Will Overpronation Necessitate An Operation

Overview


Often misunderstood, pronation is considered by many to be a negative attribute; pronation is actually a good thing in the correct amount. Pronation is the body's response to the ground forces incurred during running and walking. When the foot impacts the ground, the arch elongates and flattens, which allows the foot to roll inward. This action helps the body to absorb shock. The degree to which the arch flattens is often associated with the degree the foot pronates. An ideal foot-strike is said to be neutral and is characterized by slight inward movement of the ankle-bone during stance (when the foot is in contact with the ground). Most runners for example exhibit over-pronation in varying degrees. 50-60% of runners exhibit mild to moderate over-pronation and are best suited for support orthotics. 20-30% of runners exhibit severe over-pronation and are best suited for motion control shoes.Pronation


Causes


Over-pronation is very prominent in people who have flexible, flat feet. The framework of the foot begins to collapse, causing the foot to flatten and adding stress to other parts of the foot. As a result, over-pronation, often leads to Plantar Fasciitis, Heel Spurs, Metatarsalgia, Post-tib Tendonitis and/or Bunions. There are many causes of flat feet. Obesity, pregnancy or repetitive pounding on a hard surface can weaken the arch leading to over-pronation. Often people with flat feet do not experience discomfort immediately, and some never suffer from any discomfort at all. However, when symptoms develop and become painful, walking becomes awkward and causes increased strain on the feet and calves.


Symptoms


Symptoms can manifest in many different ways. The associated conditions depend on the individual lifestyle of each patient. Here is a list of some of the conditions associated with Over Pronation. Hallux Abducto Valgus (bunions). Hallux Rigidus (stiff 1st toe). Arch Pain. Heel Pain (plantar fascitis). Metatarsalgia (ball of the foot pain). Ankle sprains. Shin Splints. Achilles Tendonitis. Osteochondrosis. Knee Pain. Corns & Calluses. Flat Feet. Hammer Toes.


Diagnosis


To easily get an idea of whether a person overpronates, look at the position and condition of certain structures in the feet and ankles when he/she stands still. When performing weight-bearing activities like walking or running, muscles and other soft tissue structures work to control gravity's effect and ground reaction forces to the joints. If the muscles of the leg, pelvis, and feet are working correctly, then the joints in these areas such as the knees, hips, and ankles will experience less stress. However, if the muscles and other soft tissues are not working efficiently, then structural changes and clues in the feet are visible and indicate habitual overpronation.Pronation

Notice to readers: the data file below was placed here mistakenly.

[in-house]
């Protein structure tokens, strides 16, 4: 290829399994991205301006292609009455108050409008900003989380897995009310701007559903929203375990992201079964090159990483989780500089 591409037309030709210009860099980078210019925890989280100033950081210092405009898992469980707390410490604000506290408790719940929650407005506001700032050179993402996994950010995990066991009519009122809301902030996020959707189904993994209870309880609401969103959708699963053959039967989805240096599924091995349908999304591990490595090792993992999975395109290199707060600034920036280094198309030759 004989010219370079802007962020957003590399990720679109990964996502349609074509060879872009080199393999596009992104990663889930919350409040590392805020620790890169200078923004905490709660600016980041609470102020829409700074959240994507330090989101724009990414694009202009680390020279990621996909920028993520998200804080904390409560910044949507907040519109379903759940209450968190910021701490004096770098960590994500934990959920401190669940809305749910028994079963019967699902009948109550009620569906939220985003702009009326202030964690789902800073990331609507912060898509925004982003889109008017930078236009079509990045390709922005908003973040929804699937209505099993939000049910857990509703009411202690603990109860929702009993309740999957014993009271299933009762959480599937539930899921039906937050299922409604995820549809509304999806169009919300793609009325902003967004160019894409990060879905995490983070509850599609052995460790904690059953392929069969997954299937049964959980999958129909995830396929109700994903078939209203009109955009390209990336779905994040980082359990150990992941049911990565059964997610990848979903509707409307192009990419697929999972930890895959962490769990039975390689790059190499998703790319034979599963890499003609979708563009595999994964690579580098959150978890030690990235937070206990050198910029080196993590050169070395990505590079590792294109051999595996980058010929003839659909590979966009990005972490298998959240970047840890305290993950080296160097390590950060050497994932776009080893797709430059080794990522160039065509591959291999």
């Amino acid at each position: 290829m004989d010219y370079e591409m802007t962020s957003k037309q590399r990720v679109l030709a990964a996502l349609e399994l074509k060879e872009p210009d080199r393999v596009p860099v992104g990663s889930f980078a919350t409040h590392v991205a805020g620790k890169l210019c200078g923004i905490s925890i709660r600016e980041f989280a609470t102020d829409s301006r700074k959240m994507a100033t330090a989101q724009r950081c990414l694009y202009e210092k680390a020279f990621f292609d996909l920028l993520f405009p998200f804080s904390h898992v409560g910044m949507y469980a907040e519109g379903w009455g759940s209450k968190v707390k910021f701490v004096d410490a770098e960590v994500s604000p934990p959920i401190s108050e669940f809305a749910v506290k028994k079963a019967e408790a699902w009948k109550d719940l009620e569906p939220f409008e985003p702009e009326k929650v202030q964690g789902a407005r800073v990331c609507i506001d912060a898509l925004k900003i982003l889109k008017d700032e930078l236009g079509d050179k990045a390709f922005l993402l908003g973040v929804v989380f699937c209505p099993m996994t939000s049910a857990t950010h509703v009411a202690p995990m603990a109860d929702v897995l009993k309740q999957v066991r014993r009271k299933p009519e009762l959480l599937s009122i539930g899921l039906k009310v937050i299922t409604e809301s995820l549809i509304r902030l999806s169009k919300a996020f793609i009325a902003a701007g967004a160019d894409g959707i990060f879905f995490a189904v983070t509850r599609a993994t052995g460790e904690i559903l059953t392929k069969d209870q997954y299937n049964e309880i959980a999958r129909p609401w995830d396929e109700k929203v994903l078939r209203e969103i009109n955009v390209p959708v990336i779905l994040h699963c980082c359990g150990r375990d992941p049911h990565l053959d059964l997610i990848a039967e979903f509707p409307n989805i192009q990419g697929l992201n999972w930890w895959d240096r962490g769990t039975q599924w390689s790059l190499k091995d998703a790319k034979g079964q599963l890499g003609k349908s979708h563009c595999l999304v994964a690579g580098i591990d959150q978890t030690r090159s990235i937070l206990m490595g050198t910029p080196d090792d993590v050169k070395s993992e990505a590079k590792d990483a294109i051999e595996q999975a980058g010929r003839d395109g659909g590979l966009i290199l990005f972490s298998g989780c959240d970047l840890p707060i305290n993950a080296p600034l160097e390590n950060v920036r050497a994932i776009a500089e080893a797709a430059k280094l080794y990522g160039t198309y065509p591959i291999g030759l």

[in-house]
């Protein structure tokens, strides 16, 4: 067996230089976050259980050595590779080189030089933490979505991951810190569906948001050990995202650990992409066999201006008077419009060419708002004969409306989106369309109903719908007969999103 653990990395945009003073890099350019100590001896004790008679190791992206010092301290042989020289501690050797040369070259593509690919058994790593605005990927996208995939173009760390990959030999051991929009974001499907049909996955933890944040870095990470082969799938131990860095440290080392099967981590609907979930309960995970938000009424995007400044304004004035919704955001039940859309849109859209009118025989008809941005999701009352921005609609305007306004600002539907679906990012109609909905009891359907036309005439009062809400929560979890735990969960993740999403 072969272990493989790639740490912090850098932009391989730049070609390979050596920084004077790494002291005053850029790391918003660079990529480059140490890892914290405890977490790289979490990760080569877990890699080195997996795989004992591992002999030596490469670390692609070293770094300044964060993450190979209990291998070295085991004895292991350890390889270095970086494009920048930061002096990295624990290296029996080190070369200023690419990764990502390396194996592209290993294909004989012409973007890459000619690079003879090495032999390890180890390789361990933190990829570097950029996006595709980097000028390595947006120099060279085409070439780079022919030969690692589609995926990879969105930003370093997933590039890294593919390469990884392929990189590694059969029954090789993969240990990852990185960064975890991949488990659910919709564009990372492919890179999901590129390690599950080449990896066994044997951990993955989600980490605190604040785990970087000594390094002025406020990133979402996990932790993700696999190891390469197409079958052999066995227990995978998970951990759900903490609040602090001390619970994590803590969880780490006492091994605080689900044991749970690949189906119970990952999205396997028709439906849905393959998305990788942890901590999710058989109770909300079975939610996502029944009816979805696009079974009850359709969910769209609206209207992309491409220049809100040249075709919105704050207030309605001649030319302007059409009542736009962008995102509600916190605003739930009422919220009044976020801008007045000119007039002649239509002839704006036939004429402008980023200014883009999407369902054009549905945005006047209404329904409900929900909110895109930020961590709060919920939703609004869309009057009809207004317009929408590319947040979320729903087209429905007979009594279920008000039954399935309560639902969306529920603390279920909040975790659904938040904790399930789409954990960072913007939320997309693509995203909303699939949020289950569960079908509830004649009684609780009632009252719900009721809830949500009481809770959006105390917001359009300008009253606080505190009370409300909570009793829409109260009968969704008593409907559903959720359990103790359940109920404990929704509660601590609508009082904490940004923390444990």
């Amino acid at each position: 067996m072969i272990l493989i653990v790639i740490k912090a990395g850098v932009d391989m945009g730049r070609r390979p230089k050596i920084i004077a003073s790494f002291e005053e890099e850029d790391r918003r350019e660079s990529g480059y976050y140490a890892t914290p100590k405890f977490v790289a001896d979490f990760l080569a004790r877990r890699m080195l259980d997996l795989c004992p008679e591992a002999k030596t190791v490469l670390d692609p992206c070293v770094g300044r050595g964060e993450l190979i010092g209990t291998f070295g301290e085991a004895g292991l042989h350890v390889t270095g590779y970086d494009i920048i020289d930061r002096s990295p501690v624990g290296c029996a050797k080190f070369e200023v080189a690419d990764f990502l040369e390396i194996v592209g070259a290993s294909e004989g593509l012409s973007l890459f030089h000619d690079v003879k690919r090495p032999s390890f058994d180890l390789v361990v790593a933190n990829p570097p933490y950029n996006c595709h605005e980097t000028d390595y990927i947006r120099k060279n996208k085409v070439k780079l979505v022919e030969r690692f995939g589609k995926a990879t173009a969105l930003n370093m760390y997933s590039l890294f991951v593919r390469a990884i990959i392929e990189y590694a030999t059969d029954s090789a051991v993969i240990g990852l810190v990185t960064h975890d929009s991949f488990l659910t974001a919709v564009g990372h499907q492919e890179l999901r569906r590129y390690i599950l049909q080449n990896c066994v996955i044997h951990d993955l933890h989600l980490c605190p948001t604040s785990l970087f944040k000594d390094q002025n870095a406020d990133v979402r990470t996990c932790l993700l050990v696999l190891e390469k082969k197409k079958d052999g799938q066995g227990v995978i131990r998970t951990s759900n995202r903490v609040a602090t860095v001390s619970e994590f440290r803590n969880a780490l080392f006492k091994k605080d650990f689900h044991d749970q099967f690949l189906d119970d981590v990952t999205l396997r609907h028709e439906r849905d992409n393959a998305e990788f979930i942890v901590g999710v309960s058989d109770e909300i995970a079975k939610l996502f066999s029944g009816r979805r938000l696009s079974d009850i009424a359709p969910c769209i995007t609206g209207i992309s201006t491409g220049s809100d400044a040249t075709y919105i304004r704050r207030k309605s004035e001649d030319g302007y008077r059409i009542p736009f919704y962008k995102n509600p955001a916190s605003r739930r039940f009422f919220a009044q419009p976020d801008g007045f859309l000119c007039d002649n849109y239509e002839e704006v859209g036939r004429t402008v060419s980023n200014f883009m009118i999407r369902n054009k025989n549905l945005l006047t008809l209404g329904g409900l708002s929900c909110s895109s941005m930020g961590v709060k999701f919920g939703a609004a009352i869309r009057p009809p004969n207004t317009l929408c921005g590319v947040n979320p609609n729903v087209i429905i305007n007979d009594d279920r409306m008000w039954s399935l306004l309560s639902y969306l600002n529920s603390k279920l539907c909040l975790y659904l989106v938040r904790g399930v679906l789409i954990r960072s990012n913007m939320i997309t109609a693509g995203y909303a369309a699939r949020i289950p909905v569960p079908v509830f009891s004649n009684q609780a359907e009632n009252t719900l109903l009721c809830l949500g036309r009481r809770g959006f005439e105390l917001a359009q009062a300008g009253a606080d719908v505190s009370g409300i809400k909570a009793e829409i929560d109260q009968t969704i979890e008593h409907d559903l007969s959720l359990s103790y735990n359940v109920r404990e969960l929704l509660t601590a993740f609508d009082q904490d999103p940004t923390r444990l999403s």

Non Surgical Treatment


Over-pronation and the problems that go with it are treated with shoe inserts called arch supports or orthotics. You can buy orthotics at a pharmacy or athletic shoe store or they can be custom made. Make sure the arch supports are firm. If you can easily bend them in half, they may be too flexible.


Prevention


Duck stance: Stand with your heels together and feet turned out. Tighten the buttock muscles, slightly tilt your pelvis forwards and try to rotate your legs outwards. You should feel your arches rising while you do this exercise.


Calf stretch:Stand facing a wall and place hands on it for support. Lean forwards until stretch is felt in the calves. Hold for 30 seconds. Bend at knees and hold for a further 30 seconds. Repeat 5 times.


Golf ball:While drawing your toes upwards towards your shins, roll a golf ball under the foot between 30 and 60 seconds. If you find a painful point, keep rolling the ball on that spot for 10 seconds.


Big toe push: Stand with your ankles in a neutral position (without rolling the foot inwards). Push down with your big toe but do not let the ankle roll inwards or the arch collapse. Hold for 5 seconds. Repeat 10 times. Build up to longer times and fewer repetitions.


Ankle strengthener: Place a ball between your foot and a wall. Sitting down and keeping your toes pointed upwards, press the outside of the foot against the ball, as though pushing it into the wall. Hold for 5 seconds and repeat 10 times.


Arch strengthener: Stand on one foot on the floor. The movements needed to remain balanced will strengthen the arch. When you are able to balance for 30 seconds, start doing this exercise using a wobble board.

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